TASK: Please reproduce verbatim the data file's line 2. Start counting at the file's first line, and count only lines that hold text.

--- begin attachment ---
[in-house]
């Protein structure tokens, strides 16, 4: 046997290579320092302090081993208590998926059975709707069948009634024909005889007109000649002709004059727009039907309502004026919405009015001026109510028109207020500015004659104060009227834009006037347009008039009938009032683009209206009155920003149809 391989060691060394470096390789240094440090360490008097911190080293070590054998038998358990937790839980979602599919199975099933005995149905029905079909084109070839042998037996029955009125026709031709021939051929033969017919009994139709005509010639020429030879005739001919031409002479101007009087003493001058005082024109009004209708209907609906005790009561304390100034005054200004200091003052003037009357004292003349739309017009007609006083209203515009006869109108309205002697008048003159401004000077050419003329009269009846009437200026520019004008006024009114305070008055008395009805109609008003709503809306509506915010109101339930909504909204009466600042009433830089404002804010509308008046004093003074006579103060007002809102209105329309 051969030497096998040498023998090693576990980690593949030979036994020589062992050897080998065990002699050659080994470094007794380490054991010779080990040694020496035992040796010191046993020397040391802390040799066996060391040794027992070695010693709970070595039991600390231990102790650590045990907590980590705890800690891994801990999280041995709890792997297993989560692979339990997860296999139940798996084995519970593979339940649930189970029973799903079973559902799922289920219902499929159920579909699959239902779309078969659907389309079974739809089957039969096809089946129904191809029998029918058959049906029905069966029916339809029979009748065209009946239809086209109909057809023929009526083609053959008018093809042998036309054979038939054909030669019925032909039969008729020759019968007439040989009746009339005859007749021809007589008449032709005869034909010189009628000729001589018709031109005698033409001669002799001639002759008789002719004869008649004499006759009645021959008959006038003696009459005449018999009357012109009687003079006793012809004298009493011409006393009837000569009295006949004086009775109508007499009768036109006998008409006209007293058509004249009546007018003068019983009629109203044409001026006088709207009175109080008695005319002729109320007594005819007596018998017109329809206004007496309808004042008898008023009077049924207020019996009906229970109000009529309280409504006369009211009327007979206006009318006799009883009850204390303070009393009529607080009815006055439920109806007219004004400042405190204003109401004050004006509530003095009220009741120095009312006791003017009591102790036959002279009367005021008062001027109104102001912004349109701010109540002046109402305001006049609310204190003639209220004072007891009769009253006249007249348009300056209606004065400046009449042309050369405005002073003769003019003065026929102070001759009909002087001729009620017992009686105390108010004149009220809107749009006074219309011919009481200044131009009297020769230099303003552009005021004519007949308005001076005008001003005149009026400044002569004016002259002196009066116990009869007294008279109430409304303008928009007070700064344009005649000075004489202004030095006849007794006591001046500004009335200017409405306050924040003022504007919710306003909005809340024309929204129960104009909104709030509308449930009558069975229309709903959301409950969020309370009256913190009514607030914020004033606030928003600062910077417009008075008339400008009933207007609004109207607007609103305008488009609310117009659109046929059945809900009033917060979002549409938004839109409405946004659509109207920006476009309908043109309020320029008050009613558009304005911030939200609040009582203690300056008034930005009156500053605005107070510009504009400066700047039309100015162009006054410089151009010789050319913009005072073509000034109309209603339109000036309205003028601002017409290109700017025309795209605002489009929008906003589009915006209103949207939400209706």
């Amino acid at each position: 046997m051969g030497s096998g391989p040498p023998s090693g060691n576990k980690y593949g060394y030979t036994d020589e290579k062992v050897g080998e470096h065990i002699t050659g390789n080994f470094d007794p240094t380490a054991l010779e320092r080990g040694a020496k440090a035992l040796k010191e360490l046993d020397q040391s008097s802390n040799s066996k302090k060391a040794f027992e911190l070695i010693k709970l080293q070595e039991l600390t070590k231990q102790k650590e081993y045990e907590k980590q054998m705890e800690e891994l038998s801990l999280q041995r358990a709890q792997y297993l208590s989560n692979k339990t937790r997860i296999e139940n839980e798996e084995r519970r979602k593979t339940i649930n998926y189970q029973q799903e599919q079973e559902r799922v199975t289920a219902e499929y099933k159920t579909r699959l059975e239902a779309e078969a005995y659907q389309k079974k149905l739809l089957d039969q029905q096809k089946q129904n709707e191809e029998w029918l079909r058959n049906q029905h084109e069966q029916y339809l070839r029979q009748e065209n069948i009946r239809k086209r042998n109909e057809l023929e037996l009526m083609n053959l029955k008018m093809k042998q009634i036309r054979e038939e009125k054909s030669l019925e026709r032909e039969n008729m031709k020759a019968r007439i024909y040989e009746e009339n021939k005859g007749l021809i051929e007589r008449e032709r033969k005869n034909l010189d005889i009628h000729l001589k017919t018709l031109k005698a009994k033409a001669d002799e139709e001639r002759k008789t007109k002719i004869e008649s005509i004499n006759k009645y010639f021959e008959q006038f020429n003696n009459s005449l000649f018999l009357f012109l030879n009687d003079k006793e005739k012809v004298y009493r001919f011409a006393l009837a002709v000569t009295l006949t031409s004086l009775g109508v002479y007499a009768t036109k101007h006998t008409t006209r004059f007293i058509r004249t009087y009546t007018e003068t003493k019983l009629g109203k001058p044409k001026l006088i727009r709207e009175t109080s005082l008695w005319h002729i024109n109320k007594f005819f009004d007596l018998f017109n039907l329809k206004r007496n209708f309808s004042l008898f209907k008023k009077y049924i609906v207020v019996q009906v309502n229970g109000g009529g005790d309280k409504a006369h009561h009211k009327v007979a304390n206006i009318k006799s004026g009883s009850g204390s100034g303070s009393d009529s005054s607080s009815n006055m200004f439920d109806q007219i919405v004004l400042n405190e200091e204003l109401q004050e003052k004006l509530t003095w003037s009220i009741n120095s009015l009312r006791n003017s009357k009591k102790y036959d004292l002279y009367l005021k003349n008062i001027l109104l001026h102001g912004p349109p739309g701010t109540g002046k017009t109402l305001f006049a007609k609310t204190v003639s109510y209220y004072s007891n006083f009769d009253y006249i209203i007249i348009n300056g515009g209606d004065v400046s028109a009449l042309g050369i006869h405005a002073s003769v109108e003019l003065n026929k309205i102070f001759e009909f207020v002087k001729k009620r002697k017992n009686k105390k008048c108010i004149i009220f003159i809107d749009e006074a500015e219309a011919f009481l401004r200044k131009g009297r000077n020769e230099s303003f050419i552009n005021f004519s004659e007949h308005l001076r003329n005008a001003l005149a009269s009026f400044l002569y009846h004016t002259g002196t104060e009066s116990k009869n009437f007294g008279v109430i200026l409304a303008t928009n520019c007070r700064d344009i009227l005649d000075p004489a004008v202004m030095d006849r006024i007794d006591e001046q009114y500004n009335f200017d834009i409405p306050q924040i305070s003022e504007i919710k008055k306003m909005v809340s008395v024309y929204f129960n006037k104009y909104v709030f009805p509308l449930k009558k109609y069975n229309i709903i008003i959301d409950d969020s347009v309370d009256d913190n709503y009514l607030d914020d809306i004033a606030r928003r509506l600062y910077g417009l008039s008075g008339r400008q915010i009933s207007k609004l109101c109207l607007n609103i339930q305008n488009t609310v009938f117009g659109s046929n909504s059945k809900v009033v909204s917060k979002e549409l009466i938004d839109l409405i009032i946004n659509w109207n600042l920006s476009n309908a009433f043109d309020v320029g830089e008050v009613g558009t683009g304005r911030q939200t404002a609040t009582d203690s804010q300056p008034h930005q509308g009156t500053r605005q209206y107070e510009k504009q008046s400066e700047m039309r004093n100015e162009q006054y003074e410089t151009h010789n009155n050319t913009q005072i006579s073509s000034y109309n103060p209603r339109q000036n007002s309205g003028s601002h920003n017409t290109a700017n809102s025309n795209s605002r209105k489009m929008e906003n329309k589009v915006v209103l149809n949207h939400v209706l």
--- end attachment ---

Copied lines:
């Protein structure tokens, strides 16, 4: 046997290579320092302090081993208590998926059975709707069948009634024909005889007109000649002709004059727009039907309502004026919405009015001026109510028109207020500015004659104060009227834009006037347009008039009938009032683009209206009155920003149809 391989060691060394470096390789240094440090360490008097911190080293070590054998038998358990937790839980979602599919199975099933005995149905029905079909084109070839042998037996029955009125026709031709021939051929033969017919009994139709005509010639020429030879005739001919031409002479101007009087003493001058005082024109009004209708209907609906005790009561304390100034005054200004200091003052003037009357004292003349739309017009007609006083209203515009006869109108309205002697008048003159401004000077050419003329009269009846009437200026520019004008006024009114305070008055008395009805109609008003709503809306509506915010109101339930909504909204009466600042009433830089404002804010509308008046004093003074006579103060007002809102209105329309 051969030497096998040498023998090693576990980690593949030979036994020589062992050897080998065990002699050659080994470094007794380490054991010779080990040694020496035992040796010191046993020397040391802390040799066996060391040794027992070695010693709970070595039991600390231990102790650590045990907590980590705890800690891994801990999280041995709890792997297993989560692979339990997860296999139940798996084995519970593979339940649930189970029973799903079973559902799922289920219902499929159920579909699959239902779309078969659907389309079974739809089957039969096809089946129904191809029998029918058959049906029905069966029916339809029979009748065209009946239809086209109909057809023929009526083609053959008018093809042998036309054979038939054909030669019925032909039969008729020759019968007439040989009746009339005859007749021809007589008449032709005869034909010189009628000729001589018709031109005698033409001669002799001639002759008789002719004869008649004499006759009645021959008959006038003696009459005449018999009357012109009687003079006793012809004298009493011409006393009837000569009295006949004086009775109508007499009768036109006998008409006209007293058509004249009546007018003068019983009629109203044409001026006088709207009175109080008695005319002729109320007594005819007596018998017109329809206004007496309808004042008898008023009077049924207020019996009906229970109000009529309280409504006369009211009327007979206006009318006799009883009850204390303070009393009529607080009815006055439920109806007219004004400042405190204003109401004050004006509530003095009220009741120095009312006791003017009591102790036959002279009367005021008062001027109104102001912004349109701010109540002046109402305001006049609310204190003639209220004072007891009769009253006249007249348009300056209606004065400046009449042309050369405005002073003769003019003065026929102070001759009909002087001729009620017992009686105390108010004149009220809107749009006074219309011919009481200044131009009297020769230099303003552009005021004519007949308005001076005008001003005149009026400044002569004016002259002196009066116990009869007294008279109430409304303008928009007070700064344009005649000075004489202004030095006849007794006591001046500004009335200017409405306050924040003022504007919710306003909005809340024309929204129960104009909104709030509308449930009558069975229309709903959301409950969020309370009256913190009514607030914020004033606030928003600062910077417009008075008339400008009933207007609004109207607007609103305008488009609310117009659109046929059945809900009033917060979002549409938004839109409405946004659509109207920006476009309908043109309020320029008050009613558009304005911030939200609040009582203690300056008034930005009156500053605005107070510009504009400066700047039309100015162009006054410089151009010789050319913009005072073509000034109309209603339109000036309205003028601002017409290109700017025309795209605002489009929008906003589009915006209103949207939400209706």